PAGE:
- Warren, MI–based Angelo Iafrate Construction Company will manage construction on the first phase of the nonprofit American Center for Mobility (ACM) at Willow Run, a connected and automated vehicle testing facility, according to Traffic Technology Today.
- The $24 million contract includes building a 2.5-mile highway loop with on- and off-ramps and a curved tunnel, as well as a customer garage and operations center, at the 500-plus-acre site of a former General Motors plan in Ypsilanti Township.
- The project is part of the state of Michigan’s PlanetM public-private collaborative. Construction began last month and the first phase will open in December 2017.
The ACM’s planned test bed aims to be a site for developing, testing and validating CAV vehicle technologies. The Michigan Strategic Fund board already waived property taxes at the facility for 15 years, a move expected to yield $1.9 million annually, according to Crain’s Detroit Business.
Earlier this year, the U.S. Department of Transportation named the ACM project as one of 10 U.S. test sites for self-driving and autonomous vehicle technology, the Detroit Free Press reported. The title doesn’t include funding, but it is expected to help the site get private dollars. So far, ACM has roughly half of the $110 million needed for completion. Other sites named include the Thomas D. Larson Pennsylvania Transportation Institute, in Bellefonte, PA; the U.S. Army Aberdeen Test Center, in Aberdeen, MD; and the GoMentum Station, in Concord, CA.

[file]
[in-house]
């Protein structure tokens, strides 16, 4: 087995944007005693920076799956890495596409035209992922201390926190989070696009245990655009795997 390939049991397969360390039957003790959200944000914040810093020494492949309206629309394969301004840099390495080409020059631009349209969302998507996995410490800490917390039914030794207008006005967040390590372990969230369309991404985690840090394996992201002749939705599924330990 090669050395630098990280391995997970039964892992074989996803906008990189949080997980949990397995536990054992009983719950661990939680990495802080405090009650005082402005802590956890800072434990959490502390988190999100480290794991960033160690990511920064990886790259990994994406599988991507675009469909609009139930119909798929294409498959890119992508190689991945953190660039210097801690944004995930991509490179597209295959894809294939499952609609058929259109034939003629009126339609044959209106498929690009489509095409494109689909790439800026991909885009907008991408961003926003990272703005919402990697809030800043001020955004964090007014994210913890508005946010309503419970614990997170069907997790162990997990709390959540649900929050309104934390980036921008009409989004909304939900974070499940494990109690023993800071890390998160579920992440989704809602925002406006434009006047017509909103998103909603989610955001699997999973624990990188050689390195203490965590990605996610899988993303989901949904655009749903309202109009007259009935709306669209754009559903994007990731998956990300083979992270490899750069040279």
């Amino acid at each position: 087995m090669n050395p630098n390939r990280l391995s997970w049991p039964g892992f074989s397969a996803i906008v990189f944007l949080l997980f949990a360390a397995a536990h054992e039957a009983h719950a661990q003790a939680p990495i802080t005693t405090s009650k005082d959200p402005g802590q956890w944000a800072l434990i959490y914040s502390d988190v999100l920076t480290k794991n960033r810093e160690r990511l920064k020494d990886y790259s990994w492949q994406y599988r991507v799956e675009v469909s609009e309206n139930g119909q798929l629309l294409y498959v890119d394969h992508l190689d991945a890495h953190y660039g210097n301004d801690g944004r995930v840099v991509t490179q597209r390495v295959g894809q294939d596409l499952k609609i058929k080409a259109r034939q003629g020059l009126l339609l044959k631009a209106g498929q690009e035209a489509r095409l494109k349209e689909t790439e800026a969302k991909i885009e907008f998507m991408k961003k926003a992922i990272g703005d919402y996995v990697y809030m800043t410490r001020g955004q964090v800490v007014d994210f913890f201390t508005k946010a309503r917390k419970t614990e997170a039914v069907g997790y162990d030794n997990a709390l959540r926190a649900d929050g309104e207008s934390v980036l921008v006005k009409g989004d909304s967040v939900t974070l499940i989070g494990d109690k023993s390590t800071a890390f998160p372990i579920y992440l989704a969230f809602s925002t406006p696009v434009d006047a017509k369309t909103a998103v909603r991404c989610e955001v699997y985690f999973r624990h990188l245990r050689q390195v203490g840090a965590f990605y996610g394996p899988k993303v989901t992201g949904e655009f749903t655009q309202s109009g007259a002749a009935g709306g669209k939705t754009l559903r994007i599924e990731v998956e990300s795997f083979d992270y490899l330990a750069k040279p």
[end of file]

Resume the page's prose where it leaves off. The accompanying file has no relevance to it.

Michigan isn’t alone — Rhode Island recently put out a request for information for CAV companies to share information on potential partnerships, safety and security programs, environmental conditions and training. In Ohio, a 35-mile run of Interstate 33 is being fitted with autonomous vehicle technology. Georgia has similar plans for a 16-mile stretch of Interstate 85.
Many factors stand to influence whether states invest in readying their roads for CAV. USA Today found the state of the country’s roads, the lack of a clear federal directive on investment in autonomous vehicles under the Trump administration and efforts by private companies like Uber and General Motors to develop the technology without waiting for smart road development to catch up are challenges states face in making the decision.
Still, many states are updating legislation to account for autonomous vehicles. In April, the nonprofit National League of Cities debuted a guide for state and municipal planners considering CAV. It encourages them to lay the groundwork now so their infrastructure can accommodate future advances in the technology.